Anxiety or anxiety disorder is your body’s natural reaction to stress. It is a feeling of fear about what’s to come. Anxiety disorders involve more than regular fear or stress and can deeply affect one’s quality of life. The 6 main types of anxiety disorders include:
- Generalized anxiety disorder (GAD): People with GAD suffer from anxiety almost daily. The fear and worry never leaves their mind and can lead to depression.
- Social anxiety: Social anxiety is the intense fear of being humiliated in public or in any social setting, even for minor activities such as public speaking.
- Phobia-related anxiety: Phobia-related anxiety creates a fear of a certain situation or activity where avoidance seems like the only solution to cope with the fear.
- Panic disorders: This causes constant panic attacks because of overwhelming anxiety and stress. Someone having a panic disorder might experience the following symptoms: shortness of breath, chest pain, an increased heart rate, and dizziness.
- Obsessive-compulsive disorder (OCD): OCD is a disorder generated by a high level of undue stress and anxiety. People with OCD develop extreme habits for certain things to cope with the anxiety. An example of this can be obsessive washing of the hands, obsessive organization, and fear of germs.
- Post-Traumatic Stress Disorder (PTSD): This disorder is generated by high levels of anxiety due to experiencing a traumatic event.
What causes anxiety disorders?
The exact cause of anxiety disorders is unknown, however a combination of factors such as genetics, environment, and brain chemistry can play a role in the development of anxiety disorders in some. Diagnosis of anxiety disorders is involved and may include a variety of testing. Some physicians also perform urine and blood tests in order to rule out other causes.
What are the common symptoms of anxiety disorders?
Not everyone suffering from anxiety disorders has the same symptoms. Symptoms vary per case and may include a combination of physical and non-physical symptoms such as:
- Persistent worrying that interferes with daily activities.
- Overthinking to all possible worst-case outcomes
- Viewing situations as threatening, even when they are normal.
- Indecisiveness and fear of making the wrong decision.
- Feeling restless and on edge all the time.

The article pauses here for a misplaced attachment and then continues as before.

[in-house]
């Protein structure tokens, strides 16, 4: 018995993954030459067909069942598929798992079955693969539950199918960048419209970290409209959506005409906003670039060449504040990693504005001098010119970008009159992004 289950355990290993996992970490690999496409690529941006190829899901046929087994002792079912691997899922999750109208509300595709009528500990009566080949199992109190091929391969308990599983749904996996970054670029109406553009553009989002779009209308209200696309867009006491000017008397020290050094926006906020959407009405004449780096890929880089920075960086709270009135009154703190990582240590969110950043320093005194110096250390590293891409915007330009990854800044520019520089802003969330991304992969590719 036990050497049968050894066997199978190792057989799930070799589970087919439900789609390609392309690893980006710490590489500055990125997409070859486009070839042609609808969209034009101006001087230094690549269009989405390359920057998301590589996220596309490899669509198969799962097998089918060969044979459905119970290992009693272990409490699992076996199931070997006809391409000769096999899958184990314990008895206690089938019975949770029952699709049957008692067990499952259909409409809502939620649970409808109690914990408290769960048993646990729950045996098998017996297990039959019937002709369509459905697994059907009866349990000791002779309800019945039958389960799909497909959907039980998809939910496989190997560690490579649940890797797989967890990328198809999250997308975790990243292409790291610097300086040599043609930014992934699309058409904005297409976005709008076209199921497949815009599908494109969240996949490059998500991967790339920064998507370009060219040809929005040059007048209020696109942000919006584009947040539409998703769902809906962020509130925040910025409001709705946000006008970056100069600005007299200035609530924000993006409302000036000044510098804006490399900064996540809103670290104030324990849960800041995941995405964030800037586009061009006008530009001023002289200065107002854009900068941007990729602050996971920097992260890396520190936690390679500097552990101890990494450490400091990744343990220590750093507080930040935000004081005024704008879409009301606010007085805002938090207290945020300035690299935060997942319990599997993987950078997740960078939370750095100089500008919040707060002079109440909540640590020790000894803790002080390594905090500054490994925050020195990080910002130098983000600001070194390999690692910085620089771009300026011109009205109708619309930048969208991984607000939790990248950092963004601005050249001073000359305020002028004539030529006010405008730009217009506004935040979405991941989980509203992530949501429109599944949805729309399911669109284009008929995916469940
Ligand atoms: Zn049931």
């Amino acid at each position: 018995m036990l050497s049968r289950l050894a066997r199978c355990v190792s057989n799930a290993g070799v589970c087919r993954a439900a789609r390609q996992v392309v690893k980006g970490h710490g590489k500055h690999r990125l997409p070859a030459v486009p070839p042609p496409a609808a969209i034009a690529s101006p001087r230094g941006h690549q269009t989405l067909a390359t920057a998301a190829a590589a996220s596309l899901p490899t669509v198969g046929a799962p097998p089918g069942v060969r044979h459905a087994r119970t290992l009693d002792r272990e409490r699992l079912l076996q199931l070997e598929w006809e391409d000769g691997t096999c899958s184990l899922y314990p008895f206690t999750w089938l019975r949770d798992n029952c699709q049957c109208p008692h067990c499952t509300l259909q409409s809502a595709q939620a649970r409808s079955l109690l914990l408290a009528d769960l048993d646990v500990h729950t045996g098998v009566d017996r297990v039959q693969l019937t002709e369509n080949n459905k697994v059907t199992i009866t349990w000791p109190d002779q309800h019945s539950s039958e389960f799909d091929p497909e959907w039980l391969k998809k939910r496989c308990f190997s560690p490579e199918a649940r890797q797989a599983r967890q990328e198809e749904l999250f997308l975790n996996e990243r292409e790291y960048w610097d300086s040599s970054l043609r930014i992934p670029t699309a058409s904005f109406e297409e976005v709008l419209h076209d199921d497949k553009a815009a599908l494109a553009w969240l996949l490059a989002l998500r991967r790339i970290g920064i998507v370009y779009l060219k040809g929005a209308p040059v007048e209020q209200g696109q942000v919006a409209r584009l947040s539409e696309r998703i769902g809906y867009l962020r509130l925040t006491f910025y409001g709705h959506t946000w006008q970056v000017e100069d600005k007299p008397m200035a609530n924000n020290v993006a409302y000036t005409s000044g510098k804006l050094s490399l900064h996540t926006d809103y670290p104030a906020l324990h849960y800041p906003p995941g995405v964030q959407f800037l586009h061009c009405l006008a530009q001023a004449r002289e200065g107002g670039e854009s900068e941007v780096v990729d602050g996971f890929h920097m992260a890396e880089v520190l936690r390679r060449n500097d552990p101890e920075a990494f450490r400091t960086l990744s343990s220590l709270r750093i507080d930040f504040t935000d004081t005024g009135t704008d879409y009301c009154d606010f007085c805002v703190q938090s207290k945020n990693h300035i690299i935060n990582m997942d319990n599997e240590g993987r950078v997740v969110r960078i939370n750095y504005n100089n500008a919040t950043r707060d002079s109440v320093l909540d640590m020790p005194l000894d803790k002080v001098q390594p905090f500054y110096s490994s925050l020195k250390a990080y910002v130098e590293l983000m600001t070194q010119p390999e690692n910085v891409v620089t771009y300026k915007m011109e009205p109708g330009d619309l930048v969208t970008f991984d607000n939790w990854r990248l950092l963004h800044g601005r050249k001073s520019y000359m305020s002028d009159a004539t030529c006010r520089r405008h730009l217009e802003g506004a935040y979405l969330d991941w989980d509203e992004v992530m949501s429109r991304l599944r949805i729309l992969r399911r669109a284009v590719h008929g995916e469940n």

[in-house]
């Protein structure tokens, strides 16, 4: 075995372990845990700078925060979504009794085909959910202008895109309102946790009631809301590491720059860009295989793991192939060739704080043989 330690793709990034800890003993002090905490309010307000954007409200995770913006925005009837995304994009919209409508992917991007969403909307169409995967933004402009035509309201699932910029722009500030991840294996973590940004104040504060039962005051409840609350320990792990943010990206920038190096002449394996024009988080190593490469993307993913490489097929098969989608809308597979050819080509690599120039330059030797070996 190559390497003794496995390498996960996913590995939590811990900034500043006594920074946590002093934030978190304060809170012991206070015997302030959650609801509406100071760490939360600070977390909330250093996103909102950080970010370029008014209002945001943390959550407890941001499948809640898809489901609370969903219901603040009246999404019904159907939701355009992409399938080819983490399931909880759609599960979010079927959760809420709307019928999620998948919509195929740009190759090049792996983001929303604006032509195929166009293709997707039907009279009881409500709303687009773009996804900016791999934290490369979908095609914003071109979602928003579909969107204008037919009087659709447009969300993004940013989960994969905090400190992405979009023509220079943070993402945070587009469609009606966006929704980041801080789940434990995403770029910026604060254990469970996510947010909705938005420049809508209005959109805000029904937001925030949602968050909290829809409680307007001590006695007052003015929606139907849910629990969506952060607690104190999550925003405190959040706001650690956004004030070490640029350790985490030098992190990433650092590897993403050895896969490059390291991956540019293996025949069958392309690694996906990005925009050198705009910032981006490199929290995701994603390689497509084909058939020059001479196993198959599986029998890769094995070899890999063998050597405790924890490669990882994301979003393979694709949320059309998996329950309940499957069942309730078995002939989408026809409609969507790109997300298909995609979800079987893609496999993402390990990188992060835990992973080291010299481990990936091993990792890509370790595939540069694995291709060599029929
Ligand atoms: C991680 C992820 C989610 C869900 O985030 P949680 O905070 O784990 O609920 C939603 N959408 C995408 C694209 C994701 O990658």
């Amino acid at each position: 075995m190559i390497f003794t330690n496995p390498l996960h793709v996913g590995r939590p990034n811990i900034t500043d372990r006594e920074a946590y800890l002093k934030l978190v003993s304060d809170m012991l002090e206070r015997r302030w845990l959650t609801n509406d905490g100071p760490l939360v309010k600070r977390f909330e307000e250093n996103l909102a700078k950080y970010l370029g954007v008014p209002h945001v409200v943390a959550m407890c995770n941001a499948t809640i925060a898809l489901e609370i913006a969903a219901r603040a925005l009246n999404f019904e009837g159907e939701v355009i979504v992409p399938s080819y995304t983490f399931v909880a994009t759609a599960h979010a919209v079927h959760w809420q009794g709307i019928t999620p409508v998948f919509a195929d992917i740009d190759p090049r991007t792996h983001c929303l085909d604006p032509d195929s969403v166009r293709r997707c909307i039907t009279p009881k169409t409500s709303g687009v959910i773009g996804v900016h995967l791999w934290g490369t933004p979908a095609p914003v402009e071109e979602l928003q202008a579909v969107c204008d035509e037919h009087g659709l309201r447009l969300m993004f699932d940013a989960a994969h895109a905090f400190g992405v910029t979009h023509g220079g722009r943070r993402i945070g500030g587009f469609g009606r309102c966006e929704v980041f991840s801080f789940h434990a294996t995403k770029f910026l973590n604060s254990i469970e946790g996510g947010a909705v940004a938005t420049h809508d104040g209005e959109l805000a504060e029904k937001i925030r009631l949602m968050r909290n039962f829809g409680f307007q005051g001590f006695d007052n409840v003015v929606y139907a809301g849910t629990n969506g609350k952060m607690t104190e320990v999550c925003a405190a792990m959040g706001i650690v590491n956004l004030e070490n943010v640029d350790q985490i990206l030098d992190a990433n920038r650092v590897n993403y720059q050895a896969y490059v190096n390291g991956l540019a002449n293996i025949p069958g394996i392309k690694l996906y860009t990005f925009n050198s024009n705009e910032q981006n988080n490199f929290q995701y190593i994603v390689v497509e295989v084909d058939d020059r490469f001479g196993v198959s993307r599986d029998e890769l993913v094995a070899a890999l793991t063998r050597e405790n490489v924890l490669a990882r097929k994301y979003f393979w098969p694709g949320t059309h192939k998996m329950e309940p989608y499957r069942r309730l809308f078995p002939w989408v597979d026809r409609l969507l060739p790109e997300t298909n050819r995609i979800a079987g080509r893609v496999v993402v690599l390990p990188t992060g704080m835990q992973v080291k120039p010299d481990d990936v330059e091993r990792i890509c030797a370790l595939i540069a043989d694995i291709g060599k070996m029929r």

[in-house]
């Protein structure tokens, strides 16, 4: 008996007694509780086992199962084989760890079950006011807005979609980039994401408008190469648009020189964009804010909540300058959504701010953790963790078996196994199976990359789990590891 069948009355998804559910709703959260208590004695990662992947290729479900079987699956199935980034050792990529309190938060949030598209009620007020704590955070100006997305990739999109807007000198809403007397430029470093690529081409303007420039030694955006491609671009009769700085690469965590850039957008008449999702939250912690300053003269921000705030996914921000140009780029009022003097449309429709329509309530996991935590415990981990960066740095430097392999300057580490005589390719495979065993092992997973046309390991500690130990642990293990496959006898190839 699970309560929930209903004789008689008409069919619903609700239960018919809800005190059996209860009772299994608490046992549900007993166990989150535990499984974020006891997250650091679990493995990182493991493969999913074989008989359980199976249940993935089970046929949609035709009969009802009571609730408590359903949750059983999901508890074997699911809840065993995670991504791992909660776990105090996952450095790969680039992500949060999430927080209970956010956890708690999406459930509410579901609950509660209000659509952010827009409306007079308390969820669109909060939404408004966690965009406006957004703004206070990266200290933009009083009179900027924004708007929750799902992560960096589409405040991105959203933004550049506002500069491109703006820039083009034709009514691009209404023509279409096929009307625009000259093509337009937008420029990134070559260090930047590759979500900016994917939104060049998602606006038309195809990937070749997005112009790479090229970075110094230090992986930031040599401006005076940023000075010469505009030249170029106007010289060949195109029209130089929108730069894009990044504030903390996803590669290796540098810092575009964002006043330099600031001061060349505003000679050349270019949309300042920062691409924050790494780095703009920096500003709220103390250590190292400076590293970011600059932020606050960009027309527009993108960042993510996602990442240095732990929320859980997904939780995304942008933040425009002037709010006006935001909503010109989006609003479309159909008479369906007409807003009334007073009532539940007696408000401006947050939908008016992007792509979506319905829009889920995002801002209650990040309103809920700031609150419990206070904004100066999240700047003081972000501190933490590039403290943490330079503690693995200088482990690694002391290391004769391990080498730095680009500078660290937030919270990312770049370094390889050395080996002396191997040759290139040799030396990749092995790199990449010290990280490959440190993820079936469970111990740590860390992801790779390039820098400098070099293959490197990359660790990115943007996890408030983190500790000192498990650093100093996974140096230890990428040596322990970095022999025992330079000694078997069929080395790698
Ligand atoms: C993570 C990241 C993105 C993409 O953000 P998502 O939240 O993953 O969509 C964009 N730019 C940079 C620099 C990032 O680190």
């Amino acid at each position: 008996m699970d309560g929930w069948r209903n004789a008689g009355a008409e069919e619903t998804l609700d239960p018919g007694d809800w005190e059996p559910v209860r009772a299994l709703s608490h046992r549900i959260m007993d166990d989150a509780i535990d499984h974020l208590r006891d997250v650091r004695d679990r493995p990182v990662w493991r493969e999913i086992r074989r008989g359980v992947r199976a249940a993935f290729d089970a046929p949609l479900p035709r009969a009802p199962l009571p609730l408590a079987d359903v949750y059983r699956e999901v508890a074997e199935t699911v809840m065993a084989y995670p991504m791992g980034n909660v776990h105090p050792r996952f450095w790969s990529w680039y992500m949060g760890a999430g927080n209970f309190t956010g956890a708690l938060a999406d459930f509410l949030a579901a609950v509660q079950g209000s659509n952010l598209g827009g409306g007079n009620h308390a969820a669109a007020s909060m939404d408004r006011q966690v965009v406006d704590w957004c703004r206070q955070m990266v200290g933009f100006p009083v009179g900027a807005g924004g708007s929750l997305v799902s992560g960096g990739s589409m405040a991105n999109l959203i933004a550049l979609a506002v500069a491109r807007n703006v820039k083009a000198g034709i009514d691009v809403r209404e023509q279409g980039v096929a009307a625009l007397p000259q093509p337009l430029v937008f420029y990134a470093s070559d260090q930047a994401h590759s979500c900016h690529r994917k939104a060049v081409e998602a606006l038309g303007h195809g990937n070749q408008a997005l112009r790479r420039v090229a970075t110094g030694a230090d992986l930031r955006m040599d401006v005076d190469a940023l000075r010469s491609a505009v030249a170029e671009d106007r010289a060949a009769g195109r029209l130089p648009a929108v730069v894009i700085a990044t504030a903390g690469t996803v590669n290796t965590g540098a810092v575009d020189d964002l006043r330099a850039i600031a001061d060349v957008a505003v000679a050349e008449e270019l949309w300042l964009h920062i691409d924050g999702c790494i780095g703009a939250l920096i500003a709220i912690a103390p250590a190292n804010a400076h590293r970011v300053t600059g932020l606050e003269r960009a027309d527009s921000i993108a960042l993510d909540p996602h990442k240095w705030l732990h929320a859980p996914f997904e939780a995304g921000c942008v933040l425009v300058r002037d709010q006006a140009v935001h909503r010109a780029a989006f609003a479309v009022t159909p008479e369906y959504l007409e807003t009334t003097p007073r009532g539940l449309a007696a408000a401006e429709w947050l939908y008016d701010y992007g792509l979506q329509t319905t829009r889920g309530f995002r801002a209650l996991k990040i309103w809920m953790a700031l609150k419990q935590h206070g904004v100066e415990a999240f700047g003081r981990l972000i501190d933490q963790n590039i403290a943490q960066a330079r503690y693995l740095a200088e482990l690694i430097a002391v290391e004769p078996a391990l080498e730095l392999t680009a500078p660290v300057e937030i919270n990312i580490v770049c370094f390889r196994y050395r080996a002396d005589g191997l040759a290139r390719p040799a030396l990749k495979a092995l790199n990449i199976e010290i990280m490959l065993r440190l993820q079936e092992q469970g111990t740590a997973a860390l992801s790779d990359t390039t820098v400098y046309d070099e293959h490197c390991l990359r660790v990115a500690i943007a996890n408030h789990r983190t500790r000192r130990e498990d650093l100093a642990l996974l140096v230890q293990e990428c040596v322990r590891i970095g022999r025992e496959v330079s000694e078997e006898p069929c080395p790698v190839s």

- Difficulty concentrating.
- Blanking out.
- Constant Fatigue
- Trouble sleeping
- Nausea, diarrhea, or irritable bowel syndrome
Risk factors that might increase the risk of anxiety disorders
There are several factors that could increase your risk of developing an anxiety disorder, some include:
- Trauma: People who endured trauma or witnessed traumatic events are at higher risk of developing an anxiety disorder at some point in their life.
- Stress due to an illness: Having a serious illness can cause significant stress and worry about issues such as treatment and future complications which in return causes a higher risk of developing an anxiety disorder.
- Other mental health disorders: People with other mental health disorders, such as depression, often also develop an anxiety disorder.
- Drugs and alcohol abuse: Drug and alcohol use or misuse can cause anxiety or worsen it in cases where it is already present.
How is anxiety treated?
Anxiety disorder treatments differ per individual. Healthcare professionals can help determine the best course of action per patient. One of the possible treatments for anxiety disorders is psychotherapy. Psychotherapy or psychological counseling involves working with a certified therapist to reduce anxiety symptoms and triggers. Cognitive-behavioral therapy may be the most effective form of psychotherapy for generalized anxiety disorders. Cognitive-behavioral therapy focuses on teaching specific skills to help directly manage a patient’s worries and gradually help them return to doing the activities they may have avoided due to anxiety.
When to seek medical help?
If your anxiety symptoms are preventing you from focusing on daily activities, speak to someone. If you are unsure where to start you may want to book an appointment with a medical professional. Various forms of telehealth are now available for psychotherapy and counseling to make seeking treatment more efficient. In addition, you can request refills for online prescriptions online. Consider booking an online appointment with Tia Health to speak to a medical professional and learn more about what your options are.